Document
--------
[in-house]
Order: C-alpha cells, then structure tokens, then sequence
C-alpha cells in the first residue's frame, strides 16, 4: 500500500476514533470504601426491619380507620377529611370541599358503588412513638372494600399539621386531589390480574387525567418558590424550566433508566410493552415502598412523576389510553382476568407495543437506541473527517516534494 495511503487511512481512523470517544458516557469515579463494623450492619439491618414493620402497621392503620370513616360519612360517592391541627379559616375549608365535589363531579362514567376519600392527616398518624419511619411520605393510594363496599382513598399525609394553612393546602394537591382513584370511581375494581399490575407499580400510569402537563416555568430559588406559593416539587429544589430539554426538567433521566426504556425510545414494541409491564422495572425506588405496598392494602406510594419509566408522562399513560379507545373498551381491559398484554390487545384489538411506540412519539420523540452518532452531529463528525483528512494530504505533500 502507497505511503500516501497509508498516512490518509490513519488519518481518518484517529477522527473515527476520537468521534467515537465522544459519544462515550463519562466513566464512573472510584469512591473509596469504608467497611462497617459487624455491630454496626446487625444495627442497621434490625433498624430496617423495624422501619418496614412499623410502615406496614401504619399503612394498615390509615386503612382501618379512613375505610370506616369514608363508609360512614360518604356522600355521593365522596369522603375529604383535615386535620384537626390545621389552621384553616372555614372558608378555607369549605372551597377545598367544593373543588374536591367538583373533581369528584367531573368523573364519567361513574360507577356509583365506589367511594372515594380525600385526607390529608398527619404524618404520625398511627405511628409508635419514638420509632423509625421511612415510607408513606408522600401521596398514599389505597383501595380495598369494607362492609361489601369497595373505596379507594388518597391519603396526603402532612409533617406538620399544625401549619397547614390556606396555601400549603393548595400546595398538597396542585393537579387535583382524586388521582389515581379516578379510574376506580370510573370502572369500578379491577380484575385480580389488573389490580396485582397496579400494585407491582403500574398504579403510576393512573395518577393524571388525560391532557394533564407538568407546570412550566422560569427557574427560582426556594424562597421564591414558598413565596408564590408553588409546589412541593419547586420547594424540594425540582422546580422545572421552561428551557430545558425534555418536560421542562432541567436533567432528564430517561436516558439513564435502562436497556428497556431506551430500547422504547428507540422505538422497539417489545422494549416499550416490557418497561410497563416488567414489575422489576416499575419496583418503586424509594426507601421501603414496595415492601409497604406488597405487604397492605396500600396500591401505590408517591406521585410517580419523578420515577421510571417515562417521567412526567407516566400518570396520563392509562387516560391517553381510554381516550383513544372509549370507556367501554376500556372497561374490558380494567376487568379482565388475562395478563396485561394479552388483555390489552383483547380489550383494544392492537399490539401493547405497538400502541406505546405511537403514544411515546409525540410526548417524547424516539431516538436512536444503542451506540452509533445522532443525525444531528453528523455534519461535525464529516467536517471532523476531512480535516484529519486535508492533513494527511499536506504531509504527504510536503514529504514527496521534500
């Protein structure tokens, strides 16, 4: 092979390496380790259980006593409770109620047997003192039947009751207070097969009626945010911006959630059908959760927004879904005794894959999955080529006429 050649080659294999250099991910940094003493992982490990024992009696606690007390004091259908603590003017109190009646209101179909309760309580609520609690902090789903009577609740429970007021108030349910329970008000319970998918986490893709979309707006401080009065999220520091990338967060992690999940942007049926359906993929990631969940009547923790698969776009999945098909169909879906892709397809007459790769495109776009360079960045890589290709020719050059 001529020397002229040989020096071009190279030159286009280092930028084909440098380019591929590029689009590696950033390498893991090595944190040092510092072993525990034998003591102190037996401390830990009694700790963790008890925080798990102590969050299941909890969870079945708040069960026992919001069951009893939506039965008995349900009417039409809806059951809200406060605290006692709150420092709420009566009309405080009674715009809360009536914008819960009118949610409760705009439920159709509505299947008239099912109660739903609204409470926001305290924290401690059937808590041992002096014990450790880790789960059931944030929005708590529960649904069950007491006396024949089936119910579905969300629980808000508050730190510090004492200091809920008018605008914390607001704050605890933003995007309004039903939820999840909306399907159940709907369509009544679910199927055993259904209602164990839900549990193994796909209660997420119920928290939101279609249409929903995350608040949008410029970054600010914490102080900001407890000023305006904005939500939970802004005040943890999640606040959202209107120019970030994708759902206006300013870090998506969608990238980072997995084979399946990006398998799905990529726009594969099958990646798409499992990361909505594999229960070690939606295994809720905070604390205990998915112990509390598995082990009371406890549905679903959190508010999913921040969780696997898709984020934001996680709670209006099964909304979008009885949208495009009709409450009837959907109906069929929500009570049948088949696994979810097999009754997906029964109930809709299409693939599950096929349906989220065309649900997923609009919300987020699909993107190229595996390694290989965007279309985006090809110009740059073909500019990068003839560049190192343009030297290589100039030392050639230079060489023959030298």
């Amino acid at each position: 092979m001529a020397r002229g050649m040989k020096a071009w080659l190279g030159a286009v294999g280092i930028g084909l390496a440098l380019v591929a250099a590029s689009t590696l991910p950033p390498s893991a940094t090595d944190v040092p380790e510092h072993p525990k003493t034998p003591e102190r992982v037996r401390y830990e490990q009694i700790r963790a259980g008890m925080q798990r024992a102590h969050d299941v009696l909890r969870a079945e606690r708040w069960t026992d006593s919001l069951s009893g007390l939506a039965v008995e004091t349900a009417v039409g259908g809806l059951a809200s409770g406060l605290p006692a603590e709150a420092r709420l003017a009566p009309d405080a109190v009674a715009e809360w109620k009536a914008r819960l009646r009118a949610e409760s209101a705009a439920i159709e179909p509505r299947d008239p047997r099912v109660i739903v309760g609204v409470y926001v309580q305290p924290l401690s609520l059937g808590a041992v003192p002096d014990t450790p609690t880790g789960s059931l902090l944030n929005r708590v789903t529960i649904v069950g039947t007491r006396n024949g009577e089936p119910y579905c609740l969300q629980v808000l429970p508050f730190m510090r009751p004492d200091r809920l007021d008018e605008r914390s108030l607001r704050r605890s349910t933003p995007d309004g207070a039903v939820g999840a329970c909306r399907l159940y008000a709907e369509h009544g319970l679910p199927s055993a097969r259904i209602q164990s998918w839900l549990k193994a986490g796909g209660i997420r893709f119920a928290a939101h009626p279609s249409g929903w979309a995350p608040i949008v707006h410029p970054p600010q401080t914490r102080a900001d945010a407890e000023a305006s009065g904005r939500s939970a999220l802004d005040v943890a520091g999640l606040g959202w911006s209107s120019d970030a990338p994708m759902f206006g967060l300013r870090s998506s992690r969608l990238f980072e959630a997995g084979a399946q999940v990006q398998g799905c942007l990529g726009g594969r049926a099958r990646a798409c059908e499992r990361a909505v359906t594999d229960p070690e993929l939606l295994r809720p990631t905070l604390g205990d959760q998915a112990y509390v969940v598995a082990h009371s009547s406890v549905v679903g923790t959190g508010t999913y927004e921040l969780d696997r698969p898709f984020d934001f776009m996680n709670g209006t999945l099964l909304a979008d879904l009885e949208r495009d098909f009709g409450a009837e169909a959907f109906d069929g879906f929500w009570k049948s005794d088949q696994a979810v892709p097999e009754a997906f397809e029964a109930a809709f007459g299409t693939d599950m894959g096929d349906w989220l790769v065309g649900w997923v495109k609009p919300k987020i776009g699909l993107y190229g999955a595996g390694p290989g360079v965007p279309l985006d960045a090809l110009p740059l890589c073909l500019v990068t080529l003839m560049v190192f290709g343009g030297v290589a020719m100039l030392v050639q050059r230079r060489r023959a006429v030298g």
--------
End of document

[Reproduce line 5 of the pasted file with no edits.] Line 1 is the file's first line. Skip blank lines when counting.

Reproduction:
């Amino acid at each position: 092979m001529a020397r002229g050649m040989k020096a071009w080659l190279g030159a286009v294999g280092i930028g084909l390496a440098l380019v591929a250099a590029s689009t590696l991910p950033p390498s893991a940094t090595d944190v040092p380790e510092h072993p525990k003493t034998p003591e102190r992982v037996r401390y830990e490990q009694i700790r963790a259980g008890m925080q798990r024992a102590h969050d299941v009696l909890r969870a079945e606690r708040w069960t026992d006593s919001l069951s009893g007390l939506a039965v008995e004091t349900a009417v039409g259908g809806l059951a809200s409770g406060l605290p006692a603590e709150a420092r709420l003017a009566p009309d405080a109190v009674a715009e809360w109620k009536a914008r819960l009646r009118a949610e409760s209101a705009a439920i159709e179909p509505r299947d008239p047997r099912v109660i739903v309760g609204v409470y926001v309580q305290p924290l401690s609520l059937g808590a041992v003192p002096d014990t450790p609690t880790g789960s059931l902090l944030n929005r708590v789903t529960i649904v069950g039947t007491r006396n024949g009577e089936p119910y579905c609740l969300q629980v808000l429970p508050f730190m510090r009751p004492d200091r809920l007021d008018e605008r914390s108030l607001r704050r605890s349910t933003p995007d309004g207070a039903v939820g999840a329970c909306r399907l159940y008000a709907e369509h009544g319970l679910p199927s055993a097969r259904i209602q164990s998918w839900l549990k193994a986490g796909g209660i997420r893709f119920a928290a939101h009626p279609s249409g929903w979309a995350p608040i949008v707006h410029p970054p600010q401080t914490r102080a900001d945010a407890e000023a305006s009065g904005r939500s939970a999220l802004d005040v943890a520091g999640l606040g959202w911006s209107s120019d970030a990338p994708m759902f206006g967060l300013r870090s998506s992690r969608l990238f980072e959630a997995g084979a399946q999940v990006q398998g799905c942007l990529g726009g594969r049926a099958r990646a798409c059908e499992r990361a909505v359906t594999d229960p070690e993929l939606l295994r809720p990631t905070l604390g205990d959760q998915a112990y509390v969940v598995a082990h009371s009547s406890v549905v679903g923790t959190g508010t999913y927004e921040l969780d696997r698969p898709f984020d934001f776009m996680n709670g209006t999945l099964l909304a979008d879904l009885e949208r495009d098909f009709g409450a009837e169909a959907f109906d069929g879906f929500w009570k049948s005794d088949q696994a979810v892709p097999e009754a997906f397809e029964a109930a809709f007459g299409t693939d599950m894959g096929d349906w989220l790769v065309g649900w997923v495109k609009p919300k987020i776009g699909l993107y190229g999955a595996g390694p290989g360079v965007p279309l985006d960045a090809l110009p740059l890589c073909l500019v990068t080529l003839m560049v190192f290709g343009g030297v290589a020719m100039l030392v050639q050059r230079r060489r023959a006429v030298g």